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The arrest of all of the defendants in this prosecution was not the result of sterling investigative work by the FBI; this trial came about because of a tragic lapse in judgment regarding child care.

Ilse Asplund asked Ron Frazier to baby-sit her children while she went out with Mark Davis.

And noble Victor Laszlo agreed to do it.
"There was one night they came home and I was asleep [after an evening spent baby-sitting] on the couch," said Frazier. "They put me in the back room [so they could take the couch]."

Does this strike anyone else as a less-than-perfect scenario?
Davis and Asplund forgot piano man Dooley Wilson's wisdom in Casablanca: "When hearts are full of passion, jealousy and hate . . . the fundamental things apply."

You don't use an old lover to baby-sit your children while you step out with the Hootchie Cootchie Man. That's about as fundamental as it gets.

Ron Frazier might have been, in his own mind, as gallant as Victor Laszlo, but he wasn't that French.

Ilse Asplund and Mark Davis should have known better.
One of Asplund's degrees is in counseling. Davis is the co-founder of the Phoenix drug counseling center Terros. He once received a citation from the mayor of Phoenix for talking a man out of a suicide. Davis is someone who prides himself on being able to climb into people's heads.

Ron Frazier, torch-carrying baby-sitter? Bummer.
Asked during an interview about her choice for domestic help, Asplund was a bit defensive.

"Ron wanted our relationship to be significant and emotionally important in a way that it wasn't," explained Asplund. "That business about not wanting to sneak around on Ken [her ex-husband] is not true. Ron's the biggest sneak there is. Look at all the time he spent sneaking around for the FBI . . . . When it [the affair with Frazier] ended, it seemed like a relief on both our parts."

But as she considered Frazier's role as nanny she admitted, "Okay, I can't defend it."

If it cannot be defended, perhaps it must be forgiven.
Asplund, Frazier, and Davis were part of a circle of people who, to one extent or another, had redefined the social and political boundaries of their lives. And in Prescott, radical environmentalists, vegetarians, New Age metaphysicists, and those engaged in social experimentation and higher consciousness have an intricate support system.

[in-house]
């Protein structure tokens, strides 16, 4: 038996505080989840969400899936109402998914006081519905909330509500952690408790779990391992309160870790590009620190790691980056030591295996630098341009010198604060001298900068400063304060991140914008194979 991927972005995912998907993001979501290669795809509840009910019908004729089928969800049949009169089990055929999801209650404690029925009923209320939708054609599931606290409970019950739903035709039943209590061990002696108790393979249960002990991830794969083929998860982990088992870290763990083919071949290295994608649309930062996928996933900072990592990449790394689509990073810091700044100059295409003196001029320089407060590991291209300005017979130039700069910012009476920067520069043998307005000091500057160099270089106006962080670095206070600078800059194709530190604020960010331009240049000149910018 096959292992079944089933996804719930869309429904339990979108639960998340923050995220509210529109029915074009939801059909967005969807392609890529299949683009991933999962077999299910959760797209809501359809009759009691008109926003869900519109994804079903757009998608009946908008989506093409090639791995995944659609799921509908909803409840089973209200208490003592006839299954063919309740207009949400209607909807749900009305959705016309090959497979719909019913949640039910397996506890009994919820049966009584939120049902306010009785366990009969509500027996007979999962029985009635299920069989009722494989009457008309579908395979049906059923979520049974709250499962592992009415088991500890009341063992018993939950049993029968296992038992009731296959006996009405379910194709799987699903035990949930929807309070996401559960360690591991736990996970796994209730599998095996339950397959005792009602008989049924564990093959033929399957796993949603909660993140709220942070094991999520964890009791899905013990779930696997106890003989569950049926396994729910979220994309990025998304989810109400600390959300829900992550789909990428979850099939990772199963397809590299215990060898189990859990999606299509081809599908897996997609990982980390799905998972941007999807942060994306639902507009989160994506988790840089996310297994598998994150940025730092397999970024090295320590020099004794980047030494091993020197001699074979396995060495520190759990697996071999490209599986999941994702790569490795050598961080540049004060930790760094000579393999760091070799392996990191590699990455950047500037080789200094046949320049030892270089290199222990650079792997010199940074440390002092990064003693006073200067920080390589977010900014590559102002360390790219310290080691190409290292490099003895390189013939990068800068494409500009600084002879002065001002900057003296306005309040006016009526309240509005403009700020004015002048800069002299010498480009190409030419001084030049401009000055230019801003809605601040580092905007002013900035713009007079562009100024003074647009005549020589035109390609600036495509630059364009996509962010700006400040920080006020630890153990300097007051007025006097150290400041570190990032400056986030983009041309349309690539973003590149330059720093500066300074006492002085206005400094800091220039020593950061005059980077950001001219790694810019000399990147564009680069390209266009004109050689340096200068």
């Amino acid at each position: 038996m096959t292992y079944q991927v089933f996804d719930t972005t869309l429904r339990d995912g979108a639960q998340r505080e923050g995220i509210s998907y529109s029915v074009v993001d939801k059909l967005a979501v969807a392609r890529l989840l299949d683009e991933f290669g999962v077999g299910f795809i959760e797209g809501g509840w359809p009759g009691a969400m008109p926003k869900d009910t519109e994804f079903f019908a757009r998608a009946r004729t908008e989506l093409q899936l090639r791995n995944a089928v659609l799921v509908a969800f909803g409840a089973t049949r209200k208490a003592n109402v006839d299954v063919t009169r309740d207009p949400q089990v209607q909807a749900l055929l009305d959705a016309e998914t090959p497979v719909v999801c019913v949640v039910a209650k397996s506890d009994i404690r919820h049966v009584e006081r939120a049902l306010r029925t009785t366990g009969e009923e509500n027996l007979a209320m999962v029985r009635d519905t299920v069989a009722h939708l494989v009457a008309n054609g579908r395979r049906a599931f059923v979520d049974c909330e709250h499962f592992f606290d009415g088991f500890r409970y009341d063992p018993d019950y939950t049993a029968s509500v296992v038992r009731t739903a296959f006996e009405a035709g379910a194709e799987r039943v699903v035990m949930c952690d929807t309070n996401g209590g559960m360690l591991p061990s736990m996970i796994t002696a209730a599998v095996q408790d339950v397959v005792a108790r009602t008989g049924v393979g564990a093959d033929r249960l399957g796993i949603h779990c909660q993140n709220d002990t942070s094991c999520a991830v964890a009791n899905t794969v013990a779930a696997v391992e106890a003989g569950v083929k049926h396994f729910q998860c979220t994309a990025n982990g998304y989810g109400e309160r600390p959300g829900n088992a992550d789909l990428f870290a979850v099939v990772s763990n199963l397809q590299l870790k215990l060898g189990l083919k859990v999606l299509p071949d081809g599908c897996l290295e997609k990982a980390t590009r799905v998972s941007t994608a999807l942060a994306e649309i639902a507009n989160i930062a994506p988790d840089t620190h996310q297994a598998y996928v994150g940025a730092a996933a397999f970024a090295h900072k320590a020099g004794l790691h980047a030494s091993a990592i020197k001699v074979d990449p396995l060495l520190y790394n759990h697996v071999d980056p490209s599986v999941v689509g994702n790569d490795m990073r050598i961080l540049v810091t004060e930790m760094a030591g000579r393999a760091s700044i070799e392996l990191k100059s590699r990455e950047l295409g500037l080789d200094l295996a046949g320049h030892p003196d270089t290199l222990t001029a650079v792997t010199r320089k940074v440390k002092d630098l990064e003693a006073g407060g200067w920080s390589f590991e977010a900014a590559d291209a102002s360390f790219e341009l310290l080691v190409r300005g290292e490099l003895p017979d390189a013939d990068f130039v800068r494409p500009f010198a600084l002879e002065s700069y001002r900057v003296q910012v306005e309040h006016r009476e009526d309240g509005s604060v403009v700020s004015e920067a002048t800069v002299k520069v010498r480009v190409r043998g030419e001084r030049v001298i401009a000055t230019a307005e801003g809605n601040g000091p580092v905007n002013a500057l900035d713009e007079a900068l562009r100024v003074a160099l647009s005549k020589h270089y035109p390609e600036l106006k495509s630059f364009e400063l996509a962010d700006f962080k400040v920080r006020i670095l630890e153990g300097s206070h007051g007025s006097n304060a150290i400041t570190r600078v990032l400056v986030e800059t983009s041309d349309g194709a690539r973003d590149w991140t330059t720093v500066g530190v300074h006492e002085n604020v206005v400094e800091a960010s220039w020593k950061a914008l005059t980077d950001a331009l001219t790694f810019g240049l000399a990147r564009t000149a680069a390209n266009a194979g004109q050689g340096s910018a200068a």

In Prescott, father does not know best and the fundamental things do not always apply. Or so our trio thought. On top of that, this was a remarkable period in the lives of Ilse Asplund and Mark Davis. Liberated from a bad marriage, Asplund was politically active on the environmental front and falling in love with Mark Davis.

According to Frazier's testimony, Davis was the spark plug of a newly emerging network of radical environmentalists and had personally sabotaged, if only slightly, an intrusive ski resort.

Mark Davis was Commander Testosterone of the pines, the man singularly responsible for the elevated pheromone count in Prescott. By contrast, Ron Frazier had endured, in the very same time period, one humiliation after another until he began to resemble a patient who'd had surgery for a radical mojo-ectomy.

In October, the very month Davis was monkey wrenching the Snow Bowl, Frazier was fired by Jody Skjei for being neurotic and incompetent, though that wasn't the way he saw it.

"I requested of Jody not to work so hard," said Frazier in court. "She had hired a young man to do some welding and that was the end of my employment . . . . Basically I was reviewing all of the faults I perceived in our employer-employee relationship."

Frazier's review suffered a setback.
"I got stopped by a Prescott policeman who said Jody had grounds to file telephone harassment charges [against Frazier] . . . I realized telephone harassment wasn't going to work so I turned her into the city on welding violations; I threatened to call the fire marshal to report a fire hazard."

On January 11, 1988, Mark paid a visit to Ron on behalf of Jody Skjei.
"He knew of my contacts with the city's planning and zoning department and said it had to stop," testified Frazier. "He said he was involved in a paramilitary-type group. He saw himself as a lieutenant, that I was caught in the middle. Both sides would exert great influence to get people to join one side or the other, and I should remain neutral."

Even in the addled mind of Ron Frazier, one of the fundamental things did apply; he told the courtroom he feared Davis would beat the living Jesus out of him.

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Michael Lacey
Contact: Michael Lacey